Dr. Kapil Bharti of NEI is developing a stem cell-based therapy to prevent and restore vision loss caused by age-related macular degeneration (AMD). He spoke as part of the Sayer Vision Research Lecture Series, with his talk “Translating human RPE biology into disease treatments using induced pluri-potent stem cells.”
AMD typically occurs in individuals over age 65 and targets the retinal pigment epithelium (RPE) of the eye, which forms a monolayer of cells in the back of the eye and provides a secure base for light-sensing photoreceptors to grow on. There are two types of AMD—dry and wet—and Bharti’s new treatment applies to the dry form, which is more common.
In dry AMD, the cells that make up the RPE die off. Without the RPE to support them, photoreceptors also begin to die off, causing vision impairment.
“Symptoms of AMD start off as spotty vision in the center of your vision,” Bharti said, and progresses to the point where patients “lose a big chunk of their central vision and go blind in the center part of their vision.” It is estimated that 1 in 4 individuals over age 80 have some degree of AMD.
Before Bharti’s new stem cell-based therapy of transplanting a patch of RPE cells, AMD patients were treated by injecting new RPE cells in fluid suspension into the retina. This method was not ideal, because the evidence that cells assembled into a functional monolayer is limiting.
Bharti’s research has revealed a method to replace the RPE and its surrounding tissue: using induced pluripotent stem cells (iPS) that are made from the patient’s own blood cells. Naturally occurring pluripotent stem cells are found in embryos and differentiate into the numerous different types of cells in the human body as the embryo develops.
“iPS cells for all practical purposes are identical to embryonic stem cells,” Bharti said, “but the beauty is that we can make them in a dish.” The technique is fairly new but is often preferable for several reasons, such as to avoid the controversy surrounding embryonic stem cell use. iPS cells are also preferable to embryonic stem cells because they are sourced from the patient’s own body and therefore their derivatives are less likely to be rejected when transplanted back into patients.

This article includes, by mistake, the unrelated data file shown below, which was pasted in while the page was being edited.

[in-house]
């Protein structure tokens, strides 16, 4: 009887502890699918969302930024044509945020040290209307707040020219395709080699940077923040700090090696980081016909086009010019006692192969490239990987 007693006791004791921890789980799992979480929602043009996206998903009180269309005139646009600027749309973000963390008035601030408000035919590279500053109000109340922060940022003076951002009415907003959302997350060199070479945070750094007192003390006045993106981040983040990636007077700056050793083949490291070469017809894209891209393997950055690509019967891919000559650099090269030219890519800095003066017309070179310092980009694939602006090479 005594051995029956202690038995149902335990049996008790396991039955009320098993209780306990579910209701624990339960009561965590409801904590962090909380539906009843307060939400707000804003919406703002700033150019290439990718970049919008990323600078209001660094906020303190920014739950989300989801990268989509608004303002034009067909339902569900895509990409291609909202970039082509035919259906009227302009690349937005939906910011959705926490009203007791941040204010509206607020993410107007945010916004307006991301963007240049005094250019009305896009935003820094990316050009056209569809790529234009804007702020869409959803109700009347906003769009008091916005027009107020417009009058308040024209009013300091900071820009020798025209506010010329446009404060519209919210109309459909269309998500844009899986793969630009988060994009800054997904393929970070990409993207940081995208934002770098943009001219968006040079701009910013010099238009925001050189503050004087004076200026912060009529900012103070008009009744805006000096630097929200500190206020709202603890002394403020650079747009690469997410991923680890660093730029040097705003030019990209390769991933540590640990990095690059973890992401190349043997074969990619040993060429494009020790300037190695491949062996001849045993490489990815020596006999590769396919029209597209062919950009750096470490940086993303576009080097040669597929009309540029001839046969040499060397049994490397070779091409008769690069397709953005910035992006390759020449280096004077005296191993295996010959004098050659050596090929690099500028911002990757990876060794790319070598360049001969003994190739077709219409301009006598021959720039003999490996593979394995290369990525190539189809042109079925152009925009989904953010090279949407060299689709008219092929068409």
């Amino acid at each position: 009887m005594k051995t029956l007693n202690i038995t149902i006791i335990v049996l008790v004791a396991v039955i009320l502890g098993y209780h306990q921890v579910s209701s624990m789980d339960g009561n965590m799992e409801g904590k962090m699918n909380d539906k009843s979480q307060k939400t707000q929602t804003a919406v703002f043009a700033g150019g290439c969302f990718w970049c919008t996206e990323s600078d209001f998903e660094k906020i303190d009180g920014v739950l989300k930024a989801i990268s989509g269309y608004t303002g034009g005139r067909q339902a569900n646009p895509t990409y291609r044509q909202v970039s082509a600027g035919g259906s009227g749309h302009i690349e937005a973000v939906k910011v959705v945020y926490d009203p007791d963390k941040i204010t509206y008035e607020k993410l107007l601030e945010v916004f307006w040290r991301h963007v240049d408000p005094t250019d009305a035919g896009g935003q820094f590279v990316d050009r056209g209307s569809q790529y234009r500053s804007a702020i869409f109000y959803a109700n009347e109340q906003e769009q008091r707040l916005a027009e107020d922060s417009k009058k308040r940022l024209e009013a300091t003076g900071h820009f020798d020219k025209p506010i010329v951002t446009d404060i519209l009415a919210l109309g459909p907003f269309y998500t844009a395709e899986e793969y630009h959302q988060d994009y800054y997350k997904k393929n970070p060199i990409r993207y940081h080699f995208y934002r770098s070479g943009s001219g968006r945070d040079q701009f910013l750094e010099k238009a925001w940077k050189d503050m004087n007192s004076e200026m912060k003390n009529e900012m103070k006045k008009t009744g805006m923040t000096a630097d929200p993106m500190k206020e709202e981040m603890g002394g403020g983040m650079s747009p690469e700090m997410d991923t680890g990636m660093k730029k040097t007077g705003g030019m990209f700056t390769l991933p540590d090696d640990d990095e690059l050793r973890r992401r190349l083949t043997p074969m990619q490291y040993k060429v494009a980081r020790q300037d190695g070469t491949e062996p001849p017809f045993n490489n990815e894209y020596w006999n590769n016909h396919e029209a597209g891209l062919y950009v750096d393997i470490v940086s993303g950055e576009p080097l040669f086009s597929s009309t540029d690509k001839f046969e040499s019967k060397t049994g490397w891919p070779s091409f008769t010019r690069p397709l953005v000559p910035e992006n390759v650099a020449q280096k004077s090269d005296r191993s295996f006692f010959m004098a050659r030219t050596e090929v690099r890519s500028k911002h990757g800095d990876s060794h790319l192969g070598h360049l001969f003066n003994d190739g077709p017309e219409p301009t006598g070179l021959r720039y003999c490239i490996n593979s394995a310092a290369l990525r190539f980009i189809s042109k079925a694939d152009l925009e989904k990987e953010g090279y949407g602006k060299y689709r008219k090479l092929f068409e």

Bharti and his team take blood cells from AMD patients, reprogram those cells into iPS cells and then give the iPS cells instructions to develop into RPE cells. To make a patch of RPE cells, Bharti and his team let RPE cells mature on a biodegradable scaffold. This entire process takes about 6 months to make fully mature RPE cells starting from patients’ own blood cells.
When it comes time for the new cells to be surgically transplanted into the patient’s eye, what remains of the biodegradable scaffold is implanted along with the cells, to provide structure as the cells integrate with the rest of the retina and grow on their own. Bharti has observed this newly grown layer “halt and reverse progression of disease.”
One of Bharti’s main hopes for this phase 1 trial is “to demonstrate that one can do clinical trials for patients using their own iPS cells, and then we can demonstrate that the patients’ own RPE patch can be delivered safely to the back of the eye, can stay and integrate safely to the back of the eye, and hopefully start functioning over time.”
In the future, he hopes to develop a technique to replace the entire retina, which will help patients with severe dry AMD that have little to no remaining RPE and photoreceptors.
Towards this aim, Bharti’s team also signals some cells to differentiate into photoreceptor and choroidal cells (a structure just behind the RPE) to make a fully functional 3-D-patch. The process is a slow one; component cells are 3-D printed as “bio-ink” onto a biodegradable scaffold, and these cells grow together to form a functional RPE with surrounding tissue as the scaffold breaks down.
View the entire lecture at https://www.youtube.com/watch?v=Vmad6JqmC-Q(link is external).